• Talk with your peers and industry associations; it seems that much of the focus today is directed toward the EU but equally important is to be aware of and try to influence what is happening in the US today.
  • Talk with your state officials and where possible provide guidance to their well intentioned efforts.
  • Stay on top of this as new states continue to add legislation and states with existing legislation continue to consider expanding the type of covered electronic devices.
  • Before you place your product on the market in any US State make sure you are clear in regard to its status as defined by both the enacted legislation and the interpretation of enacted legislation by the state's enforcement agency.
  • Maintain a documented evidence trail which contains, at a minimum, a copy of the enacted E-Waste Legislation, a list of covered electronic, if available definitions of covered electronic devices, and most importantly any communication you have in regards to asking a state enforcement agent if your product would be considered a covered product and their response.
  • If you are not in agreement or choose to ask for further clarification, many states will forward your request for further clarification to that state's attorney general's office for a ruling.
  • 4 comments on “US Green: 50 States, 50 Laws

    1. SunitaT
      August 14, 2012

       As in the EU, there is no common standard in the US that ensures compliance across every state. 

      @Barbara, thanks for the post. Its unfortunate that there is no common standard across every state, this will create lot of confusion and thus manufacturers will get an easy excuse for not following the guidelines. I hope all the states converge on at-least some basic-minimum guidelines. 

    2. Eldredge
      August 14, 2012

      Barbara – thanks for passing along the DCA recommendations. It's a good starting point for anyone needing to research the topic. It also highlights just one of the many sets of regulations that manufacturers must comply with across the marketplace.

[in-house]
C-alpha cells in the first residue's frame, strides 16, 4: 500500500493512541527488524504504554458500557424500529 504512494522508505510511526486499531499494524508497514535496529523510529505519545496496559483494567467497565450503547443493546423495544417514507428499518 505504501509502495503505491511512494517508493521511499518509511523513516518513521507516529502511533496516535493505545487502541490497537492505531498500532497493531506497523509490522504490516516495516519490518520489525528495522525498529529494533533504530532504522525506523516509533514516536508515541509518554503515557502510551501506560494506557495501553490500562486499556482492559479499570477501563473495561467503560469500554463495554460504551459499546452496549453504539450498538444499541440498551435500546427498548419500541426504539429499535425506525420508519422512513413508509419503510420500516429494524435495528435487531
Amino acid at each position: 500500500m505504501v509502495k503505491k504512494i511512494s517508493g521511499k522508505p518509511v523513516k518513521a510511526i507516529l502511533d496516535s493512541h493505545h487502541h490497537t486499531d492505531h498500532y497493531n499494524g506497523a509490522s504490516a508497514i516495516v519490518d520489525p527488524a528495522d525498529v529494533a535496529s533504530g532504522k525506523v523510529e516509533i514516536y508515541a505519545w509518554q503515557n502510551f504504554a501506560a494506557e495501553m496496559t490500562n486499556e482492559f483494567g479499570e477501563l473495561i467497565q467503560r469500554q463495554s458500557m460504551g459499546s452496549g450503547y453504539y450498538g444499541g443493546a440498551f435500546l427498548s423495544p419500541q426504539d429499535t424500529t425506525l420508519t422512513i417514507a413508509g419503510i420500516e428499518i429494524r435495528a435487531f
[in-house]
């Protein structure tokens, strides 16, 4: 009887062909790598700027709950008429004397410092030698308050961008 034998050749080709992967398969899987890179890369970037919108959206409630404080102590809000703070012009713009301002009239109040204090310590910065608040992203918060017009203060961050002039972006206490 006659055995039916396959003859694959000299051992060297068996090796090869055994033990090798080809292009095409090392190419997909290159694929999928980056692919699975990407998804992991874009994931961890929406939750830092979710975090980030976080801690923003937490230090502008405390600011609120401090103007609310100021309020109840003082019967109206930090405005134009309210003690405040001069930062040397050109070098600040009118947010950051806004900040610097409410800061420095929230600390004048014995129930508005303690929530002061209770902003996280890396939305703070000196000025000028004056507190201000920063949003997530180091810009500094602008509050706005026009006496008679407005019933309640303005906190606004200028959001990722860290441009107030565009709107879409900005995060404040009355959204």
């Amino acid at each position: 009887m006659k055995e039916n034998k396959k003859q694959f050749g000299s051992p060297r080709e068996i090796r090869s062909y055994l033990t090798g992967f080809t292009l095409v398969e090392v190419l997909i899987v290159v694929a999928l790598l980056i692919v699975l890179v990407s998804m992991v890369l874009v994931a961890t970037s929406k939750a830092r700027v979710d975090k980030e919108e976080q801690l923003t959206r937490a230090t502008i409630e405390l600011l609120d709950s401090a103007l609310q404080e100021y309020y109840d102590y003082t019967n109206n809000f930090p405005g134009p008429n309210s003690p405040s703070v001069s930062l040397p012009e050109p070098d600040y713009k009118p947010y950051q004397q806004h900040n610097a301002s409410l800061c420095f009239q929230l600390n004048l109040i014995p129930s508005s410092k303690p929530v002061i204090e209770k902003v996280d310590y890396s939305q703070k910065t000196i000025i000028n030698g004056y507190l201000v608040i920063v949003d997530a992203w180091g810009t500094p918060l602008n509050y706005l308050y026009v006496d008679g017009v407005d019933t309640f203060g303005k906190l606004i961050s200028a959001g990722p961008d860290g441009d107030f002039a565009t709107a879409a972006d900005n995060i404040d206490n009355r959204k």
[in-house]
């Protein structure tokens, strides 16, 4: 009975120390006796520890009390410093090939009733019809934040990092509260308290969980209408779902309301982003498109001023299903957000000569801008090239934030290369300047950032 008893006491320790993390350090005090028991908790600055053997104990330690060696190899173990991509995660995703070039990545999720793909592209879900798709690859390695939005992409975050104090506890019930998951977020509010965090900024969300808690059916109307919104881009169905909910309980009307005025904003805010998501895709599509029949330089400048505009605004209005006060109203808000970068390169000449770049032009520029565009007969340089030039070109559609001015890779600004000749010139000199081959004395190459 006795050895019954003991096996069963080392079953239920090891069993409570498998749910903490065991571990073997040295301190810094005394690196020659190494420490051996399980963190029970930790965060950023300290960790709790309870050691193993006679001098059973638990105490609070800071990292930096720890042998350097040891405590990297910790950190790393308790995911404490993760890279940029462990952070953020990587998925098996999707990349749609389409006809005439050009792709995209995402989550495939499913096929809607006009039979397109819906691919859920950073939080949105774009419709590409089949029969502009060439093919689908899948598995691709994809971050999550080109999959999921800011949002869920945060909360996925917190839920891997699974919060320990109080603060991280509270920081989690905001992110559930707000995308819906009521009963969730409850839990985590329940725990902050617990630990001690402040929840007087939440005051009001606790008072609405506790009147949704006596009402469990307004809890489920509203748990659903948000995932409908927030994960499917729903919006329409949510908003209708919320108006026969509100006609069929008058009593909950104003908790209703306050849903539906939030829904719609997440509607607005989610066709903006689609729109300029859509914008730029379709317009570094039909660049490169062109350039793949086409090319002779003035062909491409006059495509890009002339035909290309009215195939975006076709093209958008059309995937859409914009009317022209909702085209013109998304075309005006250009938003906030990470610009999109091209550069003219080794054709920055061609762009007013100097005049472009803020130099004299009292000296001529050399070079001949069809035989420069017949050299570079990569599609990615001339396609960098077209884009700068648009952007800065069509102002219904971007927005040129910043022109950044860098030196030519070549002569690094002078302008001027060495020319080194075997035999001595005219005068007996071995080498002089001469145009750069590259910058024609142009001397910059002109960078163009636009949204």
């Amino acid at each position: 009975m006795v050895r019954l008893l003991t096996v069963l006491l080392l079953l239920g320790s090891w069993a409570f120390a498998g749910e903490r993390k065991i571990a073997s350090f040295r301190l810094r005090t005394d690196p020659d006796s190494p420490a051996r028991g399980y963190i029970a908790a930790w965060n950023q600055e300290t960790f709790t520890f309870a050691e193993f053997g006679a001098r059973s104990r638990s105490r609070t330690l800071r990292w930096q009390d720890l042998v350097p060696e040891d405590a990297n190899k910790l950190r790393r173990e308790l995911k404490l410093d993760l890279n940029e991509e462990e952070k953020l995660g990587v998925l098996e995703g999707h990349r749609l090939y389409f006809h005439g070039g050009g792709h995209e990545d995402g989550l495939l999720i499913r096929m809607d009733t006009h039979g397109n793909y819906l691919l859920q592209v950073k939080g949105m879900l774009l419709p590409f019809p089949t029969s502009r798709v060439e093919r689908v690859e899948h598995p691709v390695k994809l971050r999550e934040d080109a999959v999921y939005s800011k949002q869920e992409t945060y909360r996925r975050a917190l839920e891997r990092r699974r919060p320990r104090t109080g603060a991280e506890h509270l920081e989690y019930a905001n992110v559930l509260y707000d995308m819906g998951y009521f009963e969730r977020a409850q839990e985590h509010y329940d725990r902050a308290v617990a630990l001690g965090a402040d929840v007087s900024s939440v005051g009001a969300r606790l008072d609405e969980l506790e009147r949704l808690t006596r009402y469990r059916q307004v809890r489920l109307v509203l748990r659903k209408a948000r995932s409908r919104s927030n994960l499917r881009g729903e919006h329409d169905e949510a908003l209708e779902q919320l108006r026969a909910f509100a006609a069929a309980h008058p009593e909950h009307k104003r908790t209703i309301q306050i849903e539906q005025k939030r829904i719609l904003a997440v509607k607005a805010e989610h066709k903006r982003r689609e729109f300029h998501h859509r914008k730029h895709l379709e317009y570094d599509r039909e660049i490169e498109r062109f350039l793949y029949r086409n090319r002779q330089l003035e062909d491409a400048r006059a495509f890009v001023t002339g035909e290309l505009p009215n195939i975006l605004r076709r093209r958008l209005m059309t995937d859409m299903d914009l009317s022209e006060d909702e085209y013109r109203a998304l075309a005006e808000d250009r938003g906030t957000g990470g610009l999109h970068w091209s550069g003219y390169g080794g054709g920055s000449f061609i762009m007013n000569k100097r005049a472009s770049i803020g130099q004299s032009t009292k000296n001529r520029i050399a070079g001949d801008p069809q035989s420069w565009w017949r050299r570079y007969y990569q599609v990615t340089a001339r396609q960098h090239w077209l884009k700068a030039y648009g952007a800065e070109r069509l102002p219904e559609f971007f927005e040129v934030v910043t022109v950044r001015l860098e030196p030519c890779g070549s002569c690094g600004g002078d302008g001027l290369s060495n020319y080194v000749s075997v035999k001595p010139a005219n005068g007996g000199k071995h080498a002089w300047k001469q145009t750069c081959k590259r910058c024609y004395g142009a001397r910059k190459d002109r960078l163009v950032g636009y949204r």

3. FLYINGSCOT
      August 14, 2012

      I imagine you only have to adhere to regs pertaining to the states in which you plan to sell your equipment ?

    4. dalexander
      August 15, 2012

      @Barbara, after doing my research on the US and environment, I discovered that the EPA is mainly concerned with water and air and have not passed any other significant environmental impact legislation for the past 20 years. I also discovered that they have been stonewalled by lobbyist representing businesses who don't want their regulation, regardless of issues of human health and safety. With things like DEHP in our everyday waste, our soils and waters are being polluted at a tremendous rate because just this one plasticizer does not form strong covalent bonds with the materials it is used with. EU banned it in 1999 and we still have it in toys, medical equipment, flooring, PVC piping, shower curtains and a ton of other stuff that ends up in our landfills. I know we get all worked up at voting time on issues like abortion and gay marraige, but who is talking about DEHP and other serious chemicals we are exposed to daily at the expense of big business interests? End rant.